Mondraker Summum Carbon - First Ride

Nov 28, 2014
by Paul Aston  
Mondraker Summum Carbon


Mondraker have worked hard to keep the details of both their new carbon fiber, 27.5'' wheeled downhill bike and their latest rider signings under wraps until now. With news breaking that Danny Hart and Emmeline Ragot have signed on the dotted line for MS Mondraker, we present this new carbon framed evolution of the 205mm travel Summum that they plan to race aboard in 2015. The carbon frame carries over the trademarks of the previous - and still available - alloy frame, including Mondraker's progressive Forward Geometry and Zero Suspension system, and employs the 'Stealth Carbon' construction process that's used to build their 140mm travel Foxy trail shredder. Enhanced stiffness and precision, along with low weight, are the claims, and there's plenty of adjustment options to be found should you want to tune it to your liking. Sizing options include small, medium, and large, and Mondraker will release two complete bikes: the Marzocchi-sprung model at €5,999, and the Pro Team with FOX suspension that I rode at €8,099. There will also be a frame kit available for those who want to start from scratch. There is no North American distribution at this point in time, and therefore no set USD pricing, but that could change in the near future.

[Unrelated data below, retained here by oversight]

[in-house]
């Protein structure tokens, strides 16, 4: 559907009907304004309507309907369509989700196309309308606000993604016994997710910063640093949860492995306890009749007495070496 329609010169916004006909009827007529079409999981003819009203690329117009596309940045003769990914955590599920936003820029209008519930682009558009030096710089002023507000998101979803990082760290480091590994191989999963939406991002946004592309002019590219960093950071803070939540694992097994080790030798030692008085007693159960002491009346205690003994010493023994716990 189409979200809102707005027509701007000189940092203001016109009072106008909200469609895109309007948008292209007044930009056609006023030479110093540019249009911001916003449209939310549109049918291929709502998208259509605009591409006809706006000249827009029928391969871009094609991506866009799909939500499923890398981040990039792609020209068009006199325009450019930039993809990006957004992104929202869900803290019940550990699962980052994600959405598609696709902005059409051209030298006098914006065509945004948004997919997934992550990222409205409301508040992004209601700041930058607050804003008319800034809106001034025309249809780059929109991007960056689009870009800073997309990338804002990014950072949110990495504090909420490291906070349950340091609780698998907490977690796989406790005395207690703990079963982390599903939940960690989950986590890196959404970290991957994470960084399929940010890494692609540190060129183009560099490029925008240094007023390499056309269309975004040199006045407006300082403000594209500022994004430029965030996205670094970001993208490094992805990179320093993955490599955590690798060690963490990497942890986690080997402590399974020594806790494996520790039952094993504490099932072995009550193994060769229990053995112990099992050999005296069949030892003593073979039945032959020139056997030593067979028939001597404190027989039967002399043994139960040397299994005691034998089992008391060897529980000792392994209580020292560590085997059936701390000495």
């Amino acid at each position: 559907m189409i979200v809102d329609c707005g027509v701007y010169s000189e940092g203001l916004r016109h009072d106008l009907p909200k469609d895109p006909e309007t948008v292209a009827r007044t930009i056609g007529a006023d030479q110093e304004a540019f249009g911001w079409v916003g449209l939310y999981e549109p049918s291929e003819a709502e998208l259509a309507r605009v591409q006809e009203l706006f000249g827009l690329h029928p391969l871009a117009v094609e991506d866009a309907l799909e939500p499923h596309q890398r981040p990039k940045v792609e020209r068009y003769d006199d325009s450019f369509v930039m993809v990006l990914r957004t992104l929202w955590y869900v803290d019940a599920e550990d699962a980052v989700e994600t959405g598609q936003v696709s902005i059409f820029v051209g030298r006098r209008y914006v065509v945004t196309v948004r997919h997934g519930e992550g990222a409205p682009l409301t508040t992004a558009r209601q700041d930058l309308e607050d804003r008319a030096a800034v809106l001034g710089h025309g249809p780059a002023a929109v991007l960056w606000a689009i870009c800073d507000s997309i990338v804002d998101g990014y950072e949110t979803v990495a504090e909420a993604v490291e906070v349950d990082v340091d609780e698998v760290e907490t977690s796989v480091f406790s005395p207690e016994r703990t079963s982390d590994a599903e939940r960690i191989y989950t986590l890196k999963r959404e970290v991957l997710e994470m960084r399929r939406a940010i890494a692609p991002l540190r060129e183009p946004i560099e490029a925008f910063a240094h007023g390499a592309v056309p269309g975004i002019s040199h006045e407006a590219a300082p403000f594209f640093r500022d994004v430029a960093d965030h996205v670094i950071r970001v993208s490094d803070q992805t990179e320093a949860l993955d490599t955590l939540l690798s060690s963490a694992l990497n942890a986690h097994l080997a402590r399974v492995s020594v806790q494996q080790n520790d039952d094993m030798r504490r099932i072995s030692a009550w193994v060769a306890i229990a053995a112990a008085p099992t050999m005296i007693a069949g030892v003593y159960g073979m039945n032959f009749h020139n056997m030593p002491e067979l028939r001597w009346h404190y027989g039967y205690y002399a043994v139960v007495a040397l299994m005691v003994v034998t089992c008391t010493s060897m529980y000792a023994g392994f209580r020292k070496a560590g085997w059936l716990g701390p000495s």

Summum Carbon Details

• Intended use: downhill
• Wheel size: 27.5''
• Rear wheel travel: 205mm
• Stealth Carbon frame
• Zero Suspension system
• Evolved Forward Geometry with FG20/30mm stem
• Adjustable chain stay: 445/450/455/460mm
• Adjustable head angle: +/-2°, +1/-1, 0°
• BB83 bottom bracket shell
• HHG Hidden Housing Guide internal routing
• Sizes: S (15.5"), M (17.5"), L (19")
• Frame weight: 2,837g (claimed, w/o shock)
• Weight: 32.87lb, (claimed, Pro Team)
• Lifetime Warranty
• Available December 2014


Mondraker Summum Carbon

Mondraker Summum Carbon


Mondraker Summum Carbon
  Mondraker's Israel Romero holds the first ever prototype of the Summum chassis. This is the very frame that raised Fabien Barel to the top of the podium in Maribor, on one of his many great comebacks from injury.



Frame Design